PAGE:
It turns out Clare is being taken to a home of the Duke of Sandringham (Simon Callow) and just when you think the Duke can’t be any more duplicitous and despicable than we already know him to be, he plummets to even lower depths.

He is forced to confess to Claire that he was behind the rape of his own goddaughter, Mary Hawkins and the would-be rape of Claire, assuming (wrongly) that Claire will be appeased by the fact he suggested raping them to the Comte St Germain (Stanley Weber) rather than having them killed. Yet more skulduggery is to follow, when Sandringham admits he has tricked Claire into inadvertently luring Jamie into a trap in order to hand him over to the British.

Fortunately, Jamie and Murtagh manage to evade the British troops, though this does not prove so fortuitous for Sandringham and his right-hand man Danton (Andrea Dolente), once the others learn of the part they played in the attack on Mary and Claire. Mary stabs her attacker Danton to death, while Murtagh decapitates Sandringham and lays Sandringham’s head at the women’s feet.

This might be the Highland way of doing things but it is clearly a shock to Claire and Mary. Mary responds in the most British way possible with true British understatement, simply commenting: “I think we better go.”

“How in hell does Claire happily go back to sleep when she has a naked Jamie whispering sweet nothings in her ear?”

As for Murtagh, the look he gives as Jamie pushes the Duke towards him and to death is truly ominous, a fine example of an actor who can speak volumes just by staring. He is also probably the only actor who could give Bill Nighy a run for his money if ever they decided to create an award for best eyebrow acting in a film or TV series. And that’s praise indeed!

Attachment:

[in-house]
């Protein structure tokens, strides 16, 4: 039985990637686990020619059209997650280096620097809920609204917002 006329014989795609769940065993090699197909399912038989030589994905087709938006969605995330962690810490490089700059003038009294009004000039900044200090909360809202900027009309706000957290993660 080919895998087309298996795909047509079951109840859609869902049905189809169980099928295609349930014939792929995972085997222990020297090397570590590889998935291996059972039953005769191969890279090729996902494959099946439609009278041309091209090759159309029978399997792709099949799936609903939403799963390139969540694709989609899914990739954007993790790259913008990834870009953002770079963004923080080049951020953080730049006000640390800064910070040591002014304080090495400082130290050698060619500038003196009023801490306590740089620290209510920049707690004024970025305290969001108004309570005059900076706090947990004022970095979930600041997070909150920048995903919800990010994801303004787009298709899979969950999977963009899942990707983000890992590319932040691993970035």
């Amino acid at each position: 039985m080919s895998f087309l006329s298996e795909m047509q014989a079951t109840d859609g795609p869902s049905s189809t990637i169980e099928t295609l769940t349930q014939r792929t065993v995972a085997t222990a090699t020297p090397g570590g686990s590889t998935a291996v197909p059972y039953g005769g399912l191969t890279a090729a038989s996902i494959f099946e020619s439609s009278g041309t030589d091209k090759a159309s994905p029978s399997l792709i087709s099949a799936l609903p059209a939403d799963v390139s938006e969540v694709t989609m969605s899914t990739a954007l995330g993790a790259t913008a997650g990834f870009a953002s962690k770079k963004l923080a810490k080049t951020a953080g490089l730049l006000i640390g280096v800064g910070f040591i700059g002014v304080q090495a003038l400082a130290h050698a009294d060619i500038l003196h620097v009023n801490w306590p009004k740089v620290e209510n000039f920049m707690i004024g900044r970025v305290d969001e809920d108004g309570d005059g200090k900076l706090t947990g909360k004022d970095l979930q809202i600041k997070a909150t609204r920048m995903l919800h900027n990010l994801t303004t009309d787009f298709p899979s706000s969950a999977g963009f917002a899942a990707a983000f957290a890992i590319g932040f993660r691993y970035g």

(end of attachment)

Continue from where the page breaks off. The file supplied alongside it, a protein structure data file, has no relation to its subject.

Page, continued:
Talking of acting, Simon Callow creates such a vile character in Sandringham, you simply want to punch him every time you see him. Though a coward and not someone who would get his own hands dirty, Sandringham is as much as a villain as Black Jack Randall. And like Tobias Menzies who plays Black Jack, both men are consummate actors who ensure there is no danger of either villain ever edging into pantomime villain territory.

Sandringham is self-serving and duplicitous, but thanks to Callow’s fine performance we see in his self-justifications a very human but (hopefully) exaggerated form of the way people tend to justify their own actions to themselves even when deep down they know the path they have taken is the wrong one.

As for the moral of this week’s episode? I’ve said it before and I’ll say it again, if Outlander teaches you anything it’s this: it’s never a good idea to piss off a Scot, particularly a Highlander and definitely not a man like Murtagh.

Follow Maureen’s week-by-week Outlander blog here.


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Written by Maureen Younger

A London-Scottish, multi-lingual, much-travelled stand up comic working on the mainstream, urban and gay comedy circuits, actor and writer. www.maureenyounger.com @MaureenYounger